Lid: This wok comes with a gold-tinted tempered-glass lid that fits tightly to the wok to facilitate steaming and braising.
Nonstick surface: When molten pig iron ore is cast in a clay mold in the Chinese process, thermal expansion and contraction creates a "turtle pattern," with small irregular lines all over the surface. These shallow cracks trap oil that becomes polymerized and creates a very effective nonstick surface.
Preseasoned: After the Hongjiang pros sand and finish the wok, they preseason it for you. Per their instructions, and our experience, there is very little you need to do to get started cooking in this wok. The pot does not have a coating to remove. They advise that you heat the wok over high heat for one minute, then while the wok is hot, carefully wipe it clean with a damp cotton cloth. Wash out the cloth and thoroughly wipe the wok three times. When the wok cools, simply apply a thin layer of oil all over the inside and outside of the wok with a paper towel. And that is it!
Usage: The keys to nonstick cooking are sufficient heat and oil. Hongjiang advises heating the wok over high heat for 1 to 1 1/2 minutes, at least until there are visible wisps of heat, then lowering the heat and adding the oil. For the first few uses, make sure you are generous with the oil, to build up the nonstick surface. After you've built up that surface, you will need less oil for nonstick cooking.
The company also advises not to boil or braise foods for the first month or so, allowing that nonstick surface to form from cooking in oil. Use little or no soap to clean the wok during this early stage. Simply use hot water and a dual-sided sponge. After the nonstick surface has formed, it's fine to use small amounts of dish soap. Completely dry the wok after each use. If the surface has an oil sheen, no need to oil. Otherwise, coat the inside surface with a thin layer of oil before storing it.
As you use the wok, the non-cooking surface around the top edges can get an oil build-up. The company advises using steel wool to clean that area or any area with noticeable cooked-on grease. You can also use steel wool to remove rust if you don't dry it well. We have found it much easier to keep this wok clean than our carbon steel woks.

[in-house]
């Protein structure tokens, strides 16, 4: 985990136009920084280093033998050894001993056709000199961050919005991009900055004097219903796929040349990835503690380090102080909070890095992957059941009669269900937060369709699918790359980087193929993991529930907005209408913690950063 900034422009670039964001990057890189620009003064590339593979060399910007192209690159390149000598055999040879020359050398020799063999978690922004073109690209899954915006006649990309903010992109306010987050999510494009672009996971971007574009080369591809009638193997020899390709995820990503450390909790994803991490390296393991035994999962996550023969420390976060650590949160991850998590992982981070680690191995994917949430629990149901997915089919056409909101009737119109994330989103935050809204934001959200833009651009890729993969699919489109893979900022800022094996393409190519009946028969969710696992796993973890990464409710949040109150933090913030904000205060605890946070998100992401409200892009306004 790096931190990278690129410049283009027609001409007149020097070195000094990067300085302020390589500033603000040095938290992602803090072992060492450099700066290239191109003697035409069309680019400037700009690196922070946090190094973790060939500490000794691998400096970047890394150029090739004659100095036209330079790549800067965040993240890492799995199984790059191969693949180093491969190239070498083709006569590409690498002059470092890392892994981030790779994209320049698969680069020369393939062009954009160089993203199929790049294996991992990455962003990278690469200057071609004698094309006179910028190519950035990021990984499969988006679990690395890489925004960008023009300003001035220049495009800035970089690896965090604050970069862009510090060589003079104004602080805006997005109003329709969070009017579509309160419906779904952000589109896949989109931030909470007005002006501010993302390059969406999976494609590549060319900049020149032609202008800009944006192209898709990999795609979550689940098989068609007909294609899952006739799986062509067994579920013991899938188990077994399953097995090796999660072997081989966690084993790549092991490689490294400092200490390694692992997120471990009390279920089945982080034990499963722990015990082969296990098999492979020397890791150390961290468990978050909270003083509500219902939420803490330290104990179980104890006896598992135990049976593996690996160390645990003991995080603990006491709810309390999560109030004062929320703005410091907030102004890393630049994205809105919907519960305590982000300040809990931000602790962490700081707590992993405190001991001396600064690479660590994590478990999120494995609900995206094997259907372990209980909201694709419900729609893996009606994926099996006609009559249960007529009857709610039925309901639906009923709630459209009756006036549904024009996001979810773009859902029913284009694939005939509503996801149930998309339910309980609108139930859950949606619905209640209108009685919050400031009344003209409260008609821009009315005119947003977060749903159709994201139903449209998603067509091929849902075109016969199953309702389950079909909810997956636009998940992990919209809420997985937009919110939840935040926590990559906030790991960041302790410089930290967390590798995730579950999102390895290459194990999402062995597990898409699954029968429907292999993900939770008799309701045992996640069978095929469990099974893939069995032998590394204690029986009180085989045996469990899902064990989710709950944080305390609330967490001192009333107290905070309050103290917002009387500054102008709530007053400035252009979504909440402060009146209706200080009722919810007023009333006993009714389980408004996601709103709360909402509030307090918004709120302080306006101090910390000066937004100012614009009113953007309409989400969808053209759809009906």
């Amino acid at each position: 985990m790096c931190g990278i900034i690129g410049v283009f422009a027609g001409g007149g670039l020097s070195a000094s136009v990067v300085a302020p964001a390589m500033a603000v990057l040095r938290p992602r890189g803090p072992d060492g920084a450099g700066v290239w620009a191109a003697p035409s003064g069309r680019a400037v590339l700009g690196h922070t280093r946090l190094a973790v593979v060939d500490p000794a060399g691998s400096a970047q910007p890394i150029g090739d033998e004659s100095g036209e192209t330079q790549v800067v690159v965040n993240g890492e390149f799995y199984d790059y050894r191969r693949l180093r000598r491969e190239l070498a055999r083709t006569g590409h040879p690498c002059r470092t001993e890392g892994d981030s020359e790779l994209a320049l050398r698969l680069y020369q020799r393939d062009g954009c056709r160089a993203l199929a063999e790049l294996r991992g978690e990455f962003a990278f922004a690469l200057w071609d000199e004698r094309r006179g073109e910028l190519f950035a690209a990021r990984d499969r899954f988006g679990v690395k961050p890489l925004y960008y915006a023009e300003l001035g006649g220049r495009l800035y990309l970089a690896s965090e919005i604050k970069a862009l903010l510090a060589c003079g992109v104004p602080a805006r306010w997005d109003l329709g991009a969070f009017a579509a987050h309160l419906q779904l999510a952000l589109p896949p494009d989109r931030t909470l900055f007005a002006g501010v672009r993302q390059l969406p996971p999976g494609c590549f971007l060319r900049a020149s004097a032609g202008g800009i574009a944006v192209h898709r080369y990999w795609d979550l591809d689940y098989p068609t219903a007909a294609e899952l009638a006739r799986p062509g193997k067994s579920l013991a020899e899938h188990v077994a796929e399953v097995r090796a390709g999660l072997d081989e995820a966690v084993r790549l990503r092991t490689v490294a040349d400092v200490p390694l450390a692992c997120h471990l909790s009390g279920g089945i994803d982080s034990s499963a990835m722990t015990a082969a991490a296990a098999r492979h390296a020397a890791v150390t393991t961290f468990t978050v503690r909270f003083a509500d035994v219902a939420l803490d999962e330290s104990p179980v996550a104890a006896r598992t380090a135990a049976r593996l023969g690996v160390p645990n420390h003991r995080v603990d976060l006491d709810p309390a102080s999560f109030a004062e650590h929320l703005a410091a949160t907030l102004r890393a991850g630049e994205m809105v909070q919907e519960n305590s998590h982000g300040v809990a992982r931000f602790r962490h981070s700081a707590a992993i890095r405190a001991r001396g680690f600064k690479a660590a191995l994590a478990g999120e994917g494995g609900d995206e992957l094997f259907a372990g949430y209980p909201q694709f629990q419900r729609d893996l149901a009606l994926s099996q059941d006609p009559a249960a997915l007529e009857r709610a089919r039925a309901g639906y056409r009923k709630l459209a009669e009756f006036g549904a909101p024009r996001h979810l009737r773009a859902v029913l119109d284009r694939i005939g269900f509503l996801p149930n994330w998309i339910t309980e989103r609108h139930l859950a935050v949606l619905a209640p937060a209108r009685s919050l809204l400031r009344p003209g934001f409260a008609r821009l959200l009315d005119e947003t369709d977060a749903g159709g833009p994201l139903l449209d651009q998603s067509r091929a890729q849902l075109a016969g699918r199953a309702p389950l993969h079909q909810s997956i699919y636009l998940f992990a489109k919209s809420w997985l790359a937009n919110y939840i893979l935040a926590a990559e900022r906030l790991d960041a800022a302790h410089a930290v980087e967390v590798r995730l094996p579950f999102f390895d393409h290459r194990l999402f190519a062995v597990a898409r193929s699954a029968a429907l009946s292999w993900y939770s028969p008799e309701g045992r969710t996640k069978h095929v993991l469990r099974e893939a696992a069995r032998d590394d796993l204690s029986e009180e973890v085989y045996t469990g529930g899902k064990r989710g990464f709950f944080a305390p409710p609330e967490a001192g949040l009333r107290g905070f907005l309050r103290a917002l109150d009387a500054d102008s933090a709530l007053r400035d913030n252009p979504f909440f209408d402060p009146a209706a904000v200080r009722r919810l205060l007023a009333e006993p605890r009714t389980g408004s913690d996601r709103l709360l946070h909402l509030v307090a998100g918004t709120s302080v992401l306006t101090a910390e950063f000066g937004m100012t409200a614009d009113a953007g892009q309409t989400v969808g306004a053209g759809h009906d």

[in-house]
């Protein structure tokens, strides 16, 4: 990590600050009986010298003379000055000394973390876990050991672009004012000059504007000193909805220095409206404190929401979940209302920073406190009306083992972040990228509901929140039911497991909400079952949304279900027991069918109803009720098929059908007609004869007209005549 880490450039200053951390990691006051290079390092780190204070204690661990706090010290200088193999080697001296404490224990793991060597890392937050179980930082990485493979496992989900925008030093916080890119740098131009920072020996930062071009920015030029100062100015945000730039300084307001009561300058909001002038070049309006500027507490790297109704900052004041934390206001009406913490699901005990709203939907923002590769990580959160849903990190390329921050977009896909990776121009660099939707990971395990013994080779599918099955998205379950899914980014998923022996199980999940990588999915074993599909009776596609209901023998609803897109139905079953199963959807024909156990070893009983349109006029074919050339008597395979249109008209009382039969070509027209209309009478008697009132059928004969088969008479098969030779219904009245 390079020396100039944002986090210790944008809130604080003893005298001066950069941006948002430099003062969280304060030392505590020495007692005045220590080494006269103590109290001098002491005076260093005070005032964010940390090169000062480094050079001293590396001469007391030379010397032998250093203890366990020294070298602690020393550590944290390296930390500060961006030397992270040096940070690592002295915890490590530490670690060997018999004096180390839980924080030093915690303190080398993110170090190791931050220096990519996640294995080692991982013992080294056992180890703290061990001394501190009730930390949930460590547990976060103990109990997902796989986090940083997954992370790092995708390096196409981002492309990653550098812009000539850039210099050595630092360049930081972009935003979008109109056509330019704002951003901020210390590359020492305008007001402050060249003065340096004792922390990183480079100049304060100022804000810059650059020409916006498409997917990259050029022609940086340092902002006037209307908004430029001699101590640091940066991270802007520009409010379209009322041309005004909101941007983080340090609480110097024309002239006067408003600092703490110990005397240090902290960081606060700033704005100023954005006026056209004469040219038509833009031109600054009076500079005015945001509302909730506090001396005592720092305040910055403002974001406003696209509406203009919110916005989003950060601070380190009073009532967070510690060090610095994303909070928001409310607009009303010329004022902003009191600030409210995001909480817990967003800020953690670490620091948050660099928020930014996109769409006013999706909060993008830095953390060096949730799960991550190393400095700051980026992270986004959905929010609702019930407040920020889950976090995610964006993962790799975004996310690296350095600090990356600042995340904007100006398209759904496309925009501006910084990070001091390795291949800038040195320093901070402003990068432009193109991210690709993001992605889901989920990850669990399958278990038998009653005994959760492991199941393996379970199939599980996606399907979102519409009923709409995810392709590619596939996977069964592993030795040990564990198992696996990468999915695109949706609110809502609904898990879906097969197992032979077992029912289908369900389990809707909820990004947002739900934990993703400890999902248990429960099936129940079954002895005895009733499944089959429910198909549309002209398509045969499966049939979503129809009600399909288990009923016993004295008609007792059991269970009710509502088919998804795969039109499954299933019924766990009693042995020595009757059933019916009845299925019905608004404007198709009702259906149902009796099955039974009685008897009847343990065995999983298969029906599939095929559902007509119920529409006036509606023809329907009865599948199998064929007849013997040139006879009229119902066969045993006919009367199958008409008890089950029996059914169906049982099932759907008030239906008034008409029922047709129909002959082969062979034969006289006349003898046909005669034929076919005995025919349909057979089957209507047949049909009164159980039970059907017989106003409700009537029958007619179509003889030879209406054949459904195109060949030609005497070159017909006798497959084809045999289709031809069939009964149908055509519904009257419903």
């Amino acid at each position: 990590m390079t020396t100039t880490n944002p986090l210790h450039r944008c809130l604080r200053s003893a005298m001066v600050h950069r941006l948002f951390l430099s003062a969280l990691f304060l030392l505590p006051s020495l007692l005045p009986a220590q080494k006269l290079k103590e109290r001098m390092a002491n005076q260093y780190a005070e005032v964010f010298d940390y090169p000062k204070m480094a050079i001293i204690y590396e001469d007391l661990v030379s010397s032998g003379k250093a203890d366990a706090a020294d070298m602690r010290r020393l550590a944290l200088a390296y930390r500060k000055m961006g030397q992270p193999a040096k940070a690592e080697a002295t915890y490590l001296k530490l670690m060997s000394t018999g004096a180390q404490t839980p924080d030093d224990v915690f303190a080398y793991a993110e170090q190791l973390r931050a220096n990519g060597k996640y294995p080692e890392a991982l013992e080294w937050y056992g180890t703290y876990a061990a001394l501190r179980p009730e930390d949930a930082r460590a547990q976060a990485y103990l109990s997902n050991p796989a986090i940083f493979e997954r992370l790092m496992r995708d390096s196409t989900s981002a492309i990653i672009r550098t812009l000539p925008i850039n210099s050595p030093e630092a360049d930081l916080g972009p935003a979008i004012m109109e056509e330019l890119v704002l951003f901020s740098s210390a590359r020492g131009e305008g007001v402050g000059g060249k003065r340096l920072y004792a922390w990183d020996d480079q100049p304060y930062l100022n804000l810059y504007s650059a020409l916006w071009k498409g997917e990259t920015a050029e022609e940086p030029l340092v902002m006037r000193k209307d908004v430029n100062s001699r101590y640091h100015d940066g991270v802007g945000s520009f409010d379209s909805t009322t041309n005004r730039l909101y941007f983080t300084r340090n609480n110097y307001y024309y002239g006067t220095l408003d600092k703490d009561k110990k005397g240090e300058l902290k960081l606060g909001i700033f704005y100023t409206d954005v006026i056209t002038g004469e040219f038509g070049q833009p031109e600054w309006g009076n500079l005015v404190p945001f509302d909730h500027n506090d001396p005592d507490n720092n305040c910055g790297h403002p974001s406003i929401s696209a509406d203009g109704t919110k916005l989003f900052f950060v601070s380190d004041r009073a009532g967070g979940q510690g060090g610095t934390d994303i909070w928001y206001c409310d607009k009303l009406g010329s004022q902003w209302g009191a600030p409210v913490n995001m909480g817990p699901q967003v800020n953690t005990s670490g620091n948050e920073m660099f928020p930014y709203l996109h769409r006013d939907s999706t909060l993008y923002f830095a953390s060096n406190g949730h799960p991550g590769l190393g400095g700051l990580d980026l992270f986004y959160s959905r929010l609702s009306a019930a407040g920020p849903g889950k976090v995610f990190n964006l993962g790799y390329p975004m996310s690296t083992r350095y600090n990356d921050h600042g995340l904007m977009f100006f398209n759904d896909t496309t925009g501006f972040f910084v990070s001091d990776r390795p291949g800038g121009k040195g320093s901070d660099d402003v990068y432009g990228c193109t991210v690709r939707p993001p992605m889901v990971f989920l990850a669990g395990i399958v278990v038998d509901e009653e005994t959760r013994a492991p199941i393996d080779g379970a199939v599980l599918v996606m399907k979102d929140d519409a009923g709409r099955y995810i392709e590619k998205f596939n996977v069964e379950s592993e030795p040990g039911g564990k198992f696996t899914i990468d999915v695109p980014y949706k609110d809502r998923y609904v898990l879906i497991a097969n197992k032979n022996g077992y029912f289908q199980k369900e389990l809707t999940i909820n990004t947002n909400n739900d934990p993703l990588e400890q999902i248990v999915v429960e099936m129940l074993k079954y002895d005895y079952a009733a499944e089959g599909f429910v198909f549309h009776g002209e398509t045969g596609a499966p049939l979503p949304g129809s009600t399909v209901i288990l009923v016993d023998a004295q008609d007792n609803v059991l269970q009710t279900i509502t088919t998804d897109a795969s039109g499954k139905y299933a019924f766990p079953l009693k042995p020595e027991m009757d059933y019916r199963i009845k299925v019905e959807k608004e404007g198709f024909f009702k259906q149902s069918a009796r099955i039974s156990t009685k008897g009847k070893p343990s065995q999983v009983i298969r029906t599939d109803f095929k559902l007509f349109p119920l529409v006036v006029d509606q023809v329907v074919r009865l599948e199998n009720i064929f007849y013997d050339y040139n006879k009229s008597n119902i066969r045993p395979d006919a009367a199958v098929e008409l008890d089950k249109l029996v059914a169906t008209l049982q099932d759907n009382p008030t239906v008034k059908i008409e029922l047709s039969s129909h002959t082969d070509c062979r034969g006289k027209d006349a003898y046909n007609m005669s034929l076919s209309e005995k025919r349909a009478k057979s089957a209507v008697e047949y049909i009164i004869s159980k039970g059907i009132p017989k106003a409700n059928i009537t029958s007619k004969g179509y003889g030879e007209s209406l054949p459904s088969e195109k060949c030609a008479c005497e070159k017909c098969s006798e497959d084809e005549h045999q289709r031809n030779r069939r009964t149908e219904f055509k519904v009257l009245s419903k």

Longevity: U.S. wok pros warn that Chinese cast iron is fragile and can easily break. We have certainly not found this to be the case with the Hongjiang wok, perhaps because the manufacturing process has been improved or just because it is sufficiently thick-walled. We took our sample wok and threw it on the concrete sidewalk several times, then struck it against a concrete corner several times, with absolutely no harm to it. Having said that, if your wok breaks with normal usage, we'll replace it.
Aesthetics: We have saved one of the best attributes of cast iron for last. The cooking surface is an attractive all-over black from day one. Unlike carbon steel, which has an extremely long ugly duckling stage (usually a year or more) of mottled blacks and browns as the seasoning builds up, the surface of cast iron is naturally shiny and black from the first use. It looks so handsome on the stove, you may just keep it there.
Please read description above carefully. We accept returns for buyer's remorse, but cannot cover shipping.
Materials: high-quality cast iron body; natural oak wood handles; gold-tinted, tempered-glass lid trimmed in steel.
- This wok is compatible with gas, glass/ceramic and electric cooktops.
- The wok ships with the long handle detached. Simply screw the handle into the wok with your hands. No tools needed.